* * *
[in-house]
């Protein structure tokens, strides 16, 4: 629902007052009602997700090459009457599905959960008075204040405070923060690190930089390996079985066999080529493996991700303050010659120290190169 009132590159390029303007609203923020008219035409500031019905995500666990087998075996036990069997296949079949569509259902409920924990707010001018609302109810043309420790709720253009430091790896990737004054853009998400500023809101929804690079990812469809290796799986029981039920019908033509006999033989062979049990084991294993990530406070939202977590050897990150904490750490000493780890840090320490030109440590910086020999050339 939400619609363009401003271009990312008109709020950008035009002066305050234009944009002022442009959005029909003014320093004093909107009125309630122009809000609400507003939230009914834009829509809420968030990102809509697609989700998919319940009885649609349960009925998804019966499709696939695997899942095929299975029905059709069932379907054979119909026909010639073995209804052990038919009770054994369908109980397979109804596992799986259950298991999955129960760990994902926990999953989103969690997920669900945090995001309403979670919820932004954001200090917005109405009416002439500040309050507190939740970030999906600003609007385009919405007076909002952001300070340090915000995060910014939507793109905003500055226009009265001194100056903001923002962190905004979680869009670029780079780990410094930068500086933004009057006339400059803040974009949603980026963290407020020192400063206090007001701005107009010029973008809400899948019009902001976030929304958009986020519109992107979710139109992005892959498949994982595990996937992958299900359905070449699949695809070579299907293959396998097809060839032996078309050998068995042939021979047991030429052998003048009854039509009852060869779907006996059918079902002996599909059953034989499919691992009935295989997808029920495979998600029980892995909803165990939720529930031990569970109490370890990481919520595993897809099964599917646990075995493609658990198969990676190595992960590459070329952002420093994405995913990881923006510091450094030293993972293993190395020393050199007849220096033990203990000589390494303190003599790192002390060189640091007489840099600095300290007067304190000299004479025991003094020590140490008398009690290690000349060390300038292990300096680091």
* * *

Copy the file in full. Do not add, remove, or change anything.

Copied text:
[in-house]
């Protein structure tokens, strides 16, 4: 629902007052009602997700090459009457599905959960008075204040405070923060690190930089390996079985066999080529493996991700303050010659120290190169 009132590159390029303007609203923020008219035409500031019905995500666990087998075996036990069997296949079949569509259902409920924990707010001018609302109810043309420790709720253009430091790896990737004054853009998400500023809101929804690079990812469809290796799986029981039920019908033509006999033989062979049990084991294993990530406070939202977590050897990150904490750490000493780890840090320490030109440590910086020999050339 939400619609363009401003271009990312008109709020950008035009002066305050234009944009002022442009959005029909003014320093004093909107009125309630122009809000609400507003939230009914834009829509809420968030990102809509697609989700998919319940009885649609349960009925998804019966499709696939695997899942095929299975029905059709069932379907054979119909026909010639073995209804052990038919009770054994369908109980397979109804596992799986259950298991999955129960760990994902926990999953989103969690997920669900945090995001309403979670919820932004954001200090917005109405009416002439500040309050507190939740970030999906600003609007385009919405007076909002952001300070340090915000995060910014939507793109905003500055226009009265001194100056903001923002962190905004979680869009670029780079780990410094930068500086933004009057006339400059803040974009949603980026963290407020020192400063206090007001701005107009010029973008809400899948019009902001976030929304958009986020519109992107979710139109992005892959498949994982595990996937992958299900359905070449699949695809070579299907293959396998097809060839032996078309050998068995042939021979047991030429052998003048009854039509009852060869779907006996059918079902002996599909059953034989499919691992009935295989997808029920495979998600029980892995909803165990939720529930031990569970109490370890990481919520595993897809099964599917646990075995493609658990198969990676190595992960590459070329952002420093994405995913990881923006510091450094030293993972293993190395020393050199007849220096033990203990000589390494303190003599790192002390060189640091007489840099600095300290007067304190000299004479025991003094020590140490008398009690290690000349060390300038292990300096680091």